Golden retriever dogs have been reported to have an increased prevalence of cancer compared to other breeds. There is also controversy over the effect spay or neuter status might have on longevity and the risk for developing cancer. The electronic medical records system at an academic center was searched for all dogs who had a necropsy exam from 1989–2016. 9,677 canine necropsy examinations were completed of which 655 were golden retrievers. Age was known for 652 with a median age of death 9.15 years. 424 of the 652 (65.0%) were determined to have died because of cancer. The median age for dying of a cause other than cancer was 6.93 years while those dying of cancer had a median age of 9.83 years (p<0.0001). There was no significant difference in the proportion of intact males and castrated males dying of cancer (p = 0.43) but a greater proportion of spayed females died of cancer compared to intact females (p = 0.001). Intact female dogs had shorter life spans than spayed female dogs (p<0.0001), but there were no differences between intact and castrated males. Intriguingly, being spayed or neutered did not affect the risk of a cancer related death but increasing age did. The most common histologic diagnosis found in golden retrievers dying of cancer was hemangiosarcoma (22.64%) followed by lymphoid neoplasia (18.40%). Overall golden retriever dogs have a substantial risk of cancer related mortality in a referral population and age appears to have a larger effect on cancer related mortality than reproductive status.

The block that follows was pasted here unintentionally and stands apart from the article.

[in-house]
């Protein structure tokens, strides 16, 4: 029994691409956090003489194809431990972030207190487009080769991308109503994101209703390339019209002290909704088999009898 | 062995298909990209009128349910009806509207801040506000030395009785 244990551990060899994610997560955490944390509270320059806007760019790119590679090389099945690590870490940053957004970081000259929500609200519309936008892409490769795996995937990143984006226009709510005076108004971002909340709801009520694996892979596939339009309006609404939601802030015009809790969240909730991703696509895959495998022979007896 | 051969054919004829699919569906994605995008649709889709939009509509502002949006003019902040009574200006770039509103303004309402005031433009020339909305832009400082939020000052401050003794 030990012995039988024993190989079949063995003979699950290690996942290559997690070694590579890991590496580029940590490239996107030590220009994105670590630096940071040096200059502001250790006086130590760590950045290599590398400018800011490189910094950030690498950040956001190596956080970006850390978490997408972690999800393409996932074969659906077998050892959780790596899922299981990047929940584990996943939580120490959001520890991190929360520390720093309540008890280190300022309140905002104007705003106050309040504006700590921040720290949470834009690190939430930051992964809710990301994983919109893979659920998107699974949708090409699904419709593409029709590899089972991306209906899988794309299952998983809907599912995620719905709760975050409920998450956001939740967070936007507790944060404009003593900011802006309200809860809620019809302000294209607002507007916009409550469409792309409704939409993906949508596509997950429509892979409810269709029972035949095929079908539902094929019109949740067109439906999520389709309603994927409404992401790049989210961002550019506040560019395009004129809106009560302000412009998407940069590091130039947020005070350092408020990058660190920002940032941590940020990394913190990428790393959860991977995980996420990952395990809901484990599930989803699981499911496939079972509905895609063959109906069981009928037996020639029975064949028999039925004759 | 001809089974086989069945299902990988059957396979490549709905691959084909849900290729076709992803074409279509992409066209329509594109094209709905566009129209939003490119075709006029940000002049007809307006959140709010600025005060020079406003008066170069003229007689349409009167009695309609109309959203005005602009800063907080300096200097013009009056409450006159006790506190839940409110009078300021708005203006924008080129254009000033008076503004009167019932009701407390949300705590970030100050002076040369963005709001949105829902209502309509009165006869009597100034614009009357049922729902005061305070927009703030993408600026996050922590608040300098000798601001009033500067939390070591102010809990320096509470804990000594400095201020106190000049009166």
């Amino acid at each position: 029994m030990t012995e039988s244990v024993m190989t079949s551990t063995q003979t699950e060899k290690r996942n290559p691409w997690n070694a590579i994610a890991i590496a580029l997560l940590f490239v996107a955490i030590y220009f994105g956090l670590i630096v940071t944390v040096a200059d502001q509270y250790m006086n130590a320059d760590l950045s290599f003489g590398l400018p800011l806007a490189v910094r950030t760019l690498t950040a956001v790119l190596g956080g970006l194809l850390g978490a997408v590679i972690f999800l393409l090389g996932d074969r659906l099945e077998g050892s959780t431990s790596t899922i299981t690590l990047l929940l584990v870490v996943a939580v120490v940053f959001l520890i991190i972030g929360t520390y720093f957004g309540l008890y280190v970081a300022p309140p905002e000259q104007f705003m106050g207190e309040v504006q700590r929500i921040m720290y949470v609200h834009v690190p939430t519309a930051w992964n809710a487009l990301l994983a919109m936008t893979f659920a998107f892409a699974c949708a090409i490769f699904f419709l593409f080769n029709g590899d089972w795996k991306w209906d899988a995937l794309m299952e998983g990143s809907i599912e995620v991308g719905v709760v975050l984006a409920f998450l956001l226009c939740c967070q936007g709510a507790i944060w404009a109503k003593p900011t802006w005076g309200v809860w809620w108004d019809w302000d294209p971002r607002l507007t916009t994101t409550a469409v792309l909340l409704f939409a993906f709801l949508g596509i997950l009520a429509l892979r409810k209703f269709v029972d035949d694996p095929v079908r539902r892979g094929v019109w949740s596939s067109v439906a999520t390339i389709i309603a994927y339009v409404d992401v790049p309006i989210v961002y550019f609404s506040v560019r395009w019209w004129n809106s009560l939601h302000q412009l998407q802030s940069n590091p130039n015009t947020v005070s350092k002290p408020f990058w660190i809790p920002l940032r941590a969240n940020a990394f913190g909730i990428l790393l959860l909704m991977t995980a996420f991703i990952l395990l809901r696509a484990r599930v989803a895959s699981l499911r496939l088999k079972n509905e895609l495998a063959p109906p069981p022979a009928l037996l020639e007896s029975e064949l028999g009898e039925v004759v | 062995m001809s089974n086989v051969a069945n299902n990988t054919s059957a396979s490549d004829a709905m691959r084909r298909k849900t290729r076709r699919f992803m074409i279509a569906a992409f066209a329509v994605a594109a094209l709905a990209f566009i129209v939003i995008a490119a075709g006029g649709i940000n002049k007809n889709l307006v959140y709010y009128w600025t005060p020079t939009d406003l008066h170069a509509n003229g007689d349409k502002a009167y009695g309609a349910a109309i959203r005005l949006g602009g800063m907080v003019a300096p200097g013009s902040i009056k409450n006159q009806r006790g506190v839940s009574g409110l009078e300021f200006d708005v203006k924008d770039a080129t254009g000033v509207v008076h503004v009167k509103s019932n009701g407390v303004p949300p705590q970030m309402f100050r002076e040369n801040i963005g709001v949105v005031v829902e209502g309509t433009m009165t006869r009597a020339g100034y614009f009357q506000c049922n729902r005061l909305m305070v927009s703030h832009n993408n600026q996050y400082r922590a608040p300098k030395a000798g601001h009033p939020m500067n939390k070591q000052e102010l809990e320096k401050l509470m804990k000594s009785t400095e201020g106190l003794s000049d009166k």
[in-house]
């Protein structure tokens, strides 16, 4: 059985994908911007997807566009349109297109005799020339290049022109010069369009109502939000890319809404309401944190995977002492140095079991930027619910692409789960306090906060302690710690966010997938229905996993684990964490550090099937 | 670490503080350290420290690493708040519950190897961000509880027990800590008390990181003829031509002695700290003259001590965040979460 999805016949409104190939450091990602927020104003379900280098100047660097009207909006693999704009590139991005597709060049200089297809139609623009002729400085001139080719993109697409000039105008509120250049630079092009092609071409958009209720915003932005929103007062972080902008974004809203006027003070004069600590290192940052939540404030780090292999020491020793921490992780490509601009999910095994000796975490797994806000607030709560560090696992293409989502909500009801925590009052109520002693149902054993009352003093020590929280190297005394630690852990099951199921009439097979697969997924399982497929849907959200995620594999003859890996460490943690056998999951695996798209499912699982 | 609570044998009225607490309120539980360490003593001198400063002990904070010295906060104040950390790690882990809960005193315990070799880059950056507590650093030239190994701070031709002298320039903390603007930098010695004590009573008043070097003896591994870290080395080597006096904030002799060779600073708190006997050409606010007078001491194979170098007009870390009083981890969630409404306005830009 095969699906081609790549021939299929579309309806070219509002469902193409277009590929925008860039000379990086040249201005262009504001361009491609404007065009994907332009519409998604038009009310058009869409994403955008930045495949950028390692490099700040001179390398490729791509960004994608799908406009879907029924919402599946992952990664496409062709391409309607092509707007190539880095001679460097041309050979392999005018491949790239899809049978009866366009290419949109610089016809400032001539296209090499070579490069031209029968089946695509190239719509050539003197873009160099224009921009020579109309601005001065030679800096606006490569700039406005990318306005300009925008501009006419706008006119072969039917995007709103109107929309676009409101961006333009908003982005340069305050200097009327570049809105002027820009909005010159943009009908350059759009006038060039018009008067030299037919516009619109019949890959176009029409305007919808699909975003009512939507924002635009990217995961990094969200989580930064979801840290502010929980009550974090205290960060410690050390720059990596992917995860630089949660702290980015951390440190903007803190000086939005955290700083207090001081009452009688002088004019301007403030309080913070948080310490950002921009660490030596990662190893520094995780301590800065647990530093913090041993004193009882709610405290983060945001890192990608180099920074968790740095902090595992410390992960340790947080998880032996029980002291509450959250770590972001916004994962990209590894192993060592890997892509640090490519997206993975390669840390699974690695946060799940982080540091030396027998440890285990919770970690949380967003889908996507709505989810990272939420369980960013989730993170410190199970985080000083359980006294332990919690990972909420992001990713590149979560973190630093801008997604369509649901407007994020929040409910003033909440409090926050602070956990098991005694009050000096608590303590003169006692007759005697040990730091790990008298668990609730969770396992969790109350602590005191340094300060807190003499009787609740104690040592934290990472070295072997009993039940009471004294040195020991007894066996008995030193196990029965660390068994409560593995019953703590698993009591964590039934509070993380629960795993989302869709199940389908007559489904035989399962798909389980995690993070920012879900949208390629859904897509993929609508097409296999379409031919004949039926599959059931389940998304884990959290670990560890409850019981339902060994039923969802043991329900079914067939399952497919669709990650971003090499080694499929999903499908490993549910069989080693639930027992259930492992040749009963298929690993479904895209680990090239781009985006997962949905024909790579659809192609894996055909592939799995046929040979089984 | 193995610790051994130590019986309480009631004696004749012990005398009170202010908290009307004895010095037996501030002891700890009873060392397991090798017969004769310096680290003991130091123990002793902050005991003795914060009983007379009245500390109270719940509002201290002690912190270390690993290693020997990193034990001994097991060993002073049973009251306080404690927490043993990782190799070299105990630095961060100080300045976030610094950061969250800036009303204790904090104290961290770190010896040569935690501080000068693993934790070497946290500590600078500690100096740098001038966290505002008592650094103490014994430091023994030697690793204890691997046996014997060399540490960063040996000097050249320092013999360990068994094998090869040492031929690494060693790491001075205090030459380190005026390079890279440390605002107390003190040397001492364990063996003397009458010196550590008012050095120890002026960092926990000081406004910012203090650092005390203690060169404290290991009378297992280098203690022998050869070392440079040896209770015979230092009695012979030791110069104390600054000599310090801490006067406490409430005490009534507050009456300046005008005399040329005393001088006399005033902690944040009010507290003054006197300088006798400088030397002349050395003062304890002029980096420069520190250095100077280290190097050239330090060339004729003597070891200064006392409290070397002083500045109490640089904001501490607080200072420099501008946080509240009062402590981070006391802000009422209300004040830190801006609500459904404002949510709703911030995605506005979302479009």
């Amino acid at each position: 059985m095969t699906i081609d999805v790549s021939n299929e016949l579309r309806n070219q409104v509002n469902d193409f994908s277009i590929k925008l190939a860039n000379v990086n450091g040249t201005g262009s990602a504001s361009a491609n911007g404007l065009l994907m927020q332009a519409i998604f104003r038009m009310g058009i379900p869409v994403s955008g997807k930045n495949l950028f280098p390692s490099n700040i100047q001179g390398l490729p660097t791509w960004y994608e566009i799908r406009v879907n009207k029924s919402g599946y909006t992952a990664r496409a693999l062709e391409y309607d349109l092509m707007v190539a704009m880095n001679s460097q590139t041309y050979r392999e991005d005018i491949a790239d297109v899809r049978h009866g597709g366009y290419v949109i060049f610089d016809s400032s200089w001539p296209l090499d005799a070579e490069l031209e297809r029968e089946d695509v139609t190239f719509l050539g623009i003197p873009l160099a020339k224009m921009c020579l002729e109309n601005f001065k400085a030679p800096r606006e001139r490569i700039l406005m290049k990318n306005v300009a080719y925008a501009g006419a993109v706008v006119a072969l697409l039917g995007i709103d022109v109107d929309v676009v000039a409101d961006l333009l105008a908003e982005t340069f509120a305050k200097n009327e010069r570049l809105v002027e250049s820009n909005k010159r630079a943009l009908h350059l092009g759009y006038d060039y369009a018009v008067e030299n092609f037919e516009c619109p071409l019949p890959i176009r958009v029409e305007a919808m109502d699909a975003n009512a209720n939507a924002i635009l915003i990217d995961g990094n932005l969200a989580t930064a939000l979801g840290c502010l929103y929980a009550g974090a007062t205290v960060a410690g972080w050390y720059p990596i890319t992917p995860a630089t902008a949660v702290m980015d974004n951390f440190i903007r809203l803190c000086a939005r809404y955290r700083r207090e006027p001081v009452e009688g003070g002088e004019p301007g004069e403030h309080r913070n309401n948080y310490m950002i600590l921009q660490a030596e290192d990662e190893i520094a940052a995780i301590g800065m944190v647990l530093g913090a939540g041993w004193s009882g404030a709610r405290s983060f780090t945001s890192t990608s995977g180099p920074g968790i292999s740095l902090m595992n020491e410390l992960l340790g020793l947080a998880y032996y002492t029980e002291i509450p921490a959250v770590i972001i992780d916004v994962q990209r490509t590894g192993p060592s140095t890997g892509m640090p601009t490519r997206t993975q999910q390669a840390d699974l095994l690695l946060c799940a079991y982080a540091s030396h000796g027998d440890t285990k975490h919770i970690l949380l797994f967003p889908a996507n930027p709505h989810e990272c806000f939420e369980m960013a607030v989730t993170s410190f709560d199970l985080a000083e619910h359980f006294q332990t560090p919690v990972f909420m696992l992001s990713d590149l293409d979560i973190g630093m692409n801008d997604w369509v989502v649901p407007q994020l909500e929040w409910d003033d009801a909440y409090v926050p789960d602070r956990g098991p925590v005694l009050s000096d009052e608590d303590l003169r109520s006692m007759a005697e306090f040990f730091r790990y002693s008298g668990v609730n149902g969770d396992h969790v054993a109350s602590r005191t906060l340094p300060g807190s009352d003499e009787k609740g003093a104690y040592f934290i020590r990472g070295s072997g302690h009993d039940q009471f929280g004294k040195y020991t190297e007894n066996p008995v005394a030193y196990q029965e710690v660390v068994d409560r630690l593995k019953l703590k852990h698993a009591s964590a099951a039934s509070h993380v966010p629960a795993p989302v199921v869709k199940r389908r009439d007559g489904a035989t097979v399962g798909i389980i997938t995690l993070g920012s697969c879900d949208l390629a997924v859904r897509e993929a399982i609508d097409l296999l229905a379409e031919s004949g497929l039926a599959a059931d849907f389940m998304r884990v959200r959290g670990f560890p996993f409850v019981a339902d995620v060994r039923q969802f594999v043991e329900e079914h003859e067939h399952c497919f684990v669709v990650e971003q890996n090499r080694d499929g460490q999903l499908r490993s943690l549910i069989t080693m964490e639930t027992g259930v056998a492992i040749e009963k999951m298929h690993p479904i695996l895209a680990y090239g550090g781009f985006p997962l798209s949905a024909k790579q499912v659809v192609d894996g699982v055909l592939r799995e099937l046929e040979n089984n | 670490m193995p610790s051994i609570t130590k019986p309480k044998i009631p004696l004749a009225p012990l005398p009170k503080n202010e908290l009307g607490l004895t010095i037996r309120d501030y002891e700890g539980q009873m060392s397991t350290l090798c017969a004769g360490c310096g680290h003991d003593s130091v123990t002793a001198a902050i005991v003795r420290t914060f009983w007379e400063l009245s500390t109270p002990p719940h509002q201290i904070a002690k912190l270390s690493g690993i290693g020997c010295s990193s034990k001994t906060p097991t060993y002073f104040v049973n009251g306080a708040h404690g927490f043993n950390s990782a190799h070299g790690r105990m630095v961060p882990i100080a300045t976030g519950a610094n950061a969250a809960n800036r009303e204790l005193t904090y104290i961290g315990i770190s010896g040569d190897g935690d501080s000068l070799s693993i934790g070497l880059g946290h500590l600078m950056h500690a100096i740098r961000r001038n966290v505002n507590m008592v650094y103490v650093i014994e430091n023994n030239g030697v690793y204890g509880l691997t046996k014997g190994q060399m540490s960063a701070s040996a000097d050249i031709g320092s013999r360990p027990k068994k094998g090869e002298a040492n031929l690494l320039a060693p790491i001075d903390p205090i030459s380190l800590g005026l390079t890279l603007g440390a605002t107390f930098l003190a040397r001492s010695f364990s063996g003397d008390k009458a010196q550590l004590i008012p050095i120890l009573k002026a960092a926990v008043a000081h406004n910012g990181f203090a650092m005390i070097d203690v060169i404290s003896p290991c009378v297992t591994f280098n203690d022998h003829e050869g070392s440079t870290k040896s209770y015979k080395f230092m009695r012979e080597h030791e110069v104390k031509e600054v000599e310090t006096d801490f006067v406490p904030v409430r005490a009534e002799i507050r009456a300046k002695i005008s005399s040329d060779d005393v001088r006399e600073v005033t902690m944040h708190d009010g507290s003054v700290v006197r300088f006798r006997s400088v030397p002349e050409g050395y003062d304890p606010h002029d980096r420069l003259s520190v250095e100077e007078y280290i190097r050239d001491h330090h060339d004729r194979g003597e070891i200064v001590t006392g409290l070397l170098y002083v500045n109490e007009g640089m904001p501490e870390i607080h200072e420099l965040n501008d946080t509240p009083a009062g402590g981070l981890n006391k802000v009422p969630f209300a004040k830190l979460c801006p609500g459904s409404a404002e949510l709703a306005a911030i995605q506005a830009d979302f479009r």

ASJC Scopus subject areas
- Biochemistry, Genetics and Molecular Biology(all)
- Agricultural and Biological Sciences(all)